It’s been a wild ride for Carlos Marmol with the Cubs. He’s gone from minor-league catcher, to reliever, to the best setup man in the National League, to closer and finally, expendable.
After another Jekyll and Hyde year in 2012, the Cubs made no secret they would try and move the closer this winter. He was nearly dealt to the Angels in Nov. for starting pitcher Dan Haren, but the deal fell through with the Cubs concerned over Haren’s medicals.
Then, the Winter Meetings came and went with Marmol’s name barely making a blip on the trade radar. And when Marmol was accused of domestic violence in the Dominican Republic last month, there was another scare the trade window had shut for the spring, if not longer.
But with spring training at full throttle and Marmol cleared of any wrongdoings in the Dominican, the trade rumors have picked back up according to Bruce Levine of ESPN1000 Chicago.
Levine reports ‘several teams’ are interested in trading for the 30-year-old, namely the Detroit Tigers who have penciled in Bruce Rondon, a 22-year-old rookie, for their closer’s role.
Levine also details Marmol can veto trades to four unspecified West Coast teams, one of which we know is the Angels from the broken Haren deal (Marmol reportedly waived his no-trade right to accept the trade before the Cubs declined the deal). Marmol, however, is said to be willing to waive his no-trade rights to join a contender.
So what can the Cubs expect in return for Marmol? It’s generally accepted the Cubs will ask for a younger pitching prospect in return–an attempt to add another cost-controlled piece to the longer-term rebuilding plans.
However, aside from Marmol’s 1.52 ERA following the All-Star break last season, the Cubs wouldn’t appear to have a ton of leverage. His first half ERA was 5.61 and we also know how wildly inconsistent he’s been throwing strikes the past several years.
Even worse, in three of the past five seasons Marmol’s save percentage has been below 80-percent–and he led the league in blown saves (10) as recently as 2011. For his career Marmol is 115/140 (82-percent) in save opportunities.
So for all intents and purposes, trading Marmol is more a cost-cutting move by the Cubs with Marmol still owed $9.8 million through 2013.
Meanwhile, the Cubs essentially replaced Marmol with the surprise signing of Japanese pitcher Kyuji Fujikawa, 32, to a 2-year, $9.5 million deal in Dec. In six seasons with the Hanshin Tigers Fujikawa has recorded 202 career saves, including a 1.32 ERA in 2012.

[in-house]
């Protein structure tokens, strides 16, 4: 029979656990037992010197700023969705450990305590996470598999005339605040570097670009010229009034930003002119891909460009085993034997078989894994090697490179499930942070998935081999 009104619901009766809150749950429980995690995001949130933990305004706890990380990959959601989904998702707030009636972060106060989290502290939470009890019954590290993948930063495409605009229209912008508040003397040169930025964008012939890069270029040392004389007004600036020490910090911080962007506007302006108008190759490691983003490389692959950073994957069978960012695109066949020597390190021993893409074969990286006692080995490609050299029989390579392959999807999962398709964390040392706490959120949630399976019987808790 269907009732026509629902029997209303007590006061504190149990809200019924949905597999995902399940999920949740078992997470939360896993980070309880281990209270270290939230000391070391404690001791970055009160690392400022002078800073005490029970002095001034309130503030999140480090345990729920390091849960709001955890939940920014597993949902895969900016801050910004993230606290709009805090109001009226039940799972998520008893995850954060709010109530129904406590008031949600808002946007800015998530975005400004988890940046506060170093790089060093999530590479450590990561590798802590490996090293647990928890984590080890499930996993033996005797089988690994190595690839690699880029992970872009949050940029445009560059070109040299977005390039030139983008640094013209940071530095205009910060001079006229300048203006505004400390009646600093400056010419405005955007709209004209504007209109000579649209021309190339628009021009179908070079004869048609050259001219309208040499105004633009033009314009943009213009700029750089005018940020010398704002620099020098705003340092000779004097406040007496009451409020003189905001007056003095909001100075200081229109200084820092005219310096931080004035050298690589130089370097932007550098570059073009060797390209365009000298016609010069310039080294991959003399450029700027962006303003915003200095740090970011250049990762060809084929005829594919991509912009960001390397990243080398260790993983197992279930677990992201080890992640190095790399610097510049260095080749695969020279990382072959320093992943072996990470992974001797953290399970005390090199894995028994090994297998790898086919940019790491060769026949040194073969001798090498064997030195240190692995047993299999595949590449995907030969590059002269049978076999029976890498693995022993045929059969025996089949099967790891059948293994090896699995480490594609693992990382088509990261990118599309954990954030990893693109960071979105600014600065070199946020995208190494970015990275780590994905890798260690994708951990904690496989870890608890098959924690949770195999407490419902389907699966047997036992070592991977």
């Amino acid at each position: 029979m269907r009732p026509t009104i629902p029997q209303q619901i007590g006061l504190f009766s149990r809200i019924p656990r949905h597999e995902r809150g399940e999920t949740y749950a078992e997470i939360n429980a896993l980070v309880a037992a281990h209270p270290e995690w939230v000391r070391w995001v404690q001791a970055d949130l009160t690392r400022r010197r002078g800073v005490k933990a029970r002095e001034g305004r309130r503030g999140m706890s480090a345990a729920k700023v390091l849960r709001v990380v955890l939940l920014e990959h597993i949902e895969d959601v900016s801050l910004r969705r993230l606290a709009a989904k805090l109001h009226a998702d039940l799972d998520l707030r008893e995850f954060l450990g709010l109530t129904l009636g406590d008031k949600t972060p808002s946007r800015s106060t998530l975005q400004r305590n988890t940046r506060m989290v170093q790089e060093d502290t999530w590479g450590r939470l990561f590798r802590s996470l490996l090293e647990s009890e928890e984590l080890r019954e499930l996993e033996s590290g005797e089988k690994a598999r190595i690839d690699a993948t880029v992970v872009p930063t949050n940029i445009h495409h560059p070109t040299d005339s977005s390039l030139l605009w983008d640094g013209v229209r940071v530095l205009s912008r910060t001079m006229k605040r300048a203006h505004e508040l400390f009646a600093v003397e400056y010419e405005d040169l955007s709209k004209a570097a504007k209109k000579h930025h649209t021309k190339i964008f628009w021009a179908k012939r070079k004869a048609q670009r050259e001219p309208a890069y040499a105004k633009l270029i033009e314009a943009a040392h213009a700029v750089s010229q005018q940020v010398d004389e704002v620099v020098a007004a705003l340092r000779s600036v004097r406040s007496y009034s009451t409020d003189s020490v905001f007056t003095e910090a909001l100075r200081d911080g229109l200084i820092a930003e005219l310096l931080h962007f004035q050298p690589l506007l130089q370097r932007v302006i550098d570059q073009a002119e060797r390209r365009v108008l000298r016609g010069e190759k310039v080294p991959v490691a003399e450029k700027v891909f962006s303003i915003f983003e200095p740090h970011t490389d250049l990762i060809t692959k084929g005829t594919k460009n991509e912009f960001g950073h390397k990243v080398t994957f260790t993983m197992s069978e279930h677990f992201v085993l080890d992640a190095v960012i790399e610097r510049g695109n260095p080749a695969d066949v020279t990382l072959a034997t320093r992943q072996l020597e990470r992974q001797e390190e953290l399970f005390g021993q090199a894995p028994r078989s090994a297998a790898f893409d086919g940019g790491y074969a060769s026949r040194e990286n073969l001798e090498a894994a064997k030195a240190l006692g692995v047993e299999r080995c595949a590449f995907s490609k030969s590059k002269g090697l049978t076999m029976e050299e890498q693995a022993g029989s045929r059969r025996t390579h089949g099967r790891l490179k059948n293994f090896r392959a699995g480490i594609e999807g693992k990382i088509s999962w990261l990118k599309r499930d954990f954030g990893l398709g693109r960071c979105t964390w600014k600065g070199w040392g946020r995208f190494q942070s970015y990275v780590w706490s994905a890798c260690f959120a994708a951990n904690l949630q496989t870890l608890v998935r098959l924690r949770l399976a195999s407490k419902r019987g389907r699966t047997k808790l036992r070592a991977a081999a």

Having roughly $20 million tied up in two closers doesn’t make much sense for a rebuilding franchise. And although neither Marmol or Fujikawa are in the Cubs’ long-term plans, having Fujikawa for two years gives the organization not only a more reliable closer than Marmol, but also time to find the team’s closer of the future.
With all that said, here are my best guesses at where Marmol could land before opening day.
For the reasons listed above, and the possibility starter Rick Porcello is available. Jim Leyland has implied Jose Valverde is not an option and there’s potentially an outside shot at packaging Alfonso Soriano with Marmol in a trade. That one’s a stretch, but Marmol alone would appear a good fit.
They have the young pitching prospects the Cubs want. It’s also another outside shot at dealing Soriano with Marmol considering the O’s have been searching for a right-handed slugger all offseason.
They’re moving fast to compete and haven’t been afraid to add payroll this offseason. Closer Chris Perez has declined over the past three seasons and Marmol could be the player to push him for the ninth inning role.
The Rockies are all-around bad, and closer Rafael Betancourt will turn 38-years-old at the end of April. He went 31/38 in save chances last season, but how much is left in the tank?
Los Angeles Angels
We know Marmol already accepted to waive his no-trade right to join the Halos. Maybe they’d think of adding him again in what’s shaping up as a very tough American League West division.
Closer John Axford, 30, fell of the wagon badly last season after going 46/48 in saves in 2011. He temporarily lost his job in 2012 while finishing the season
(5-8, 4.67) with nine blown saves in 44 chances (80-percent).
New York (NL)
The Mets don’t have much of a bullpen to begin with and they also appear to have lost confidence in closer Frank Francisco. That leaves Bobby Parnell, a reliever with more career blown saves (17) than he has successful saves (14) during his five big-league seasons, to close the door in the ninth inning.
Never afraid to make a deal. Billy Beane is the king of spinning closers into trade deadline gold. His 35-year-old closer, Grant Balfour, has long battled arm troubles and is coming off knee surgery in Feb. However, the A’s could potentially be one team on Marmol’s no-trade list.
The Pirates need any edge they can get to stay in contention for a full season. Jason Grilli, 36, is taking over the closer’s role with all of five career-saves under his belt in 10 seasons.
The Rangers and Cubs hooked up at last year’s non-waiver trade deadline in the Ryan Demspter and Geovany Soto trades. Closer Joe Nathan is still a stud at 38-years-old, and newly acquired reliever Joakim Soria saved 160 games in five seasons with Kansas City. But perhaps Marmol would welcome a setup role on a contender. Not to mention, Soriano would appear a good fit in the Lone Star state as well.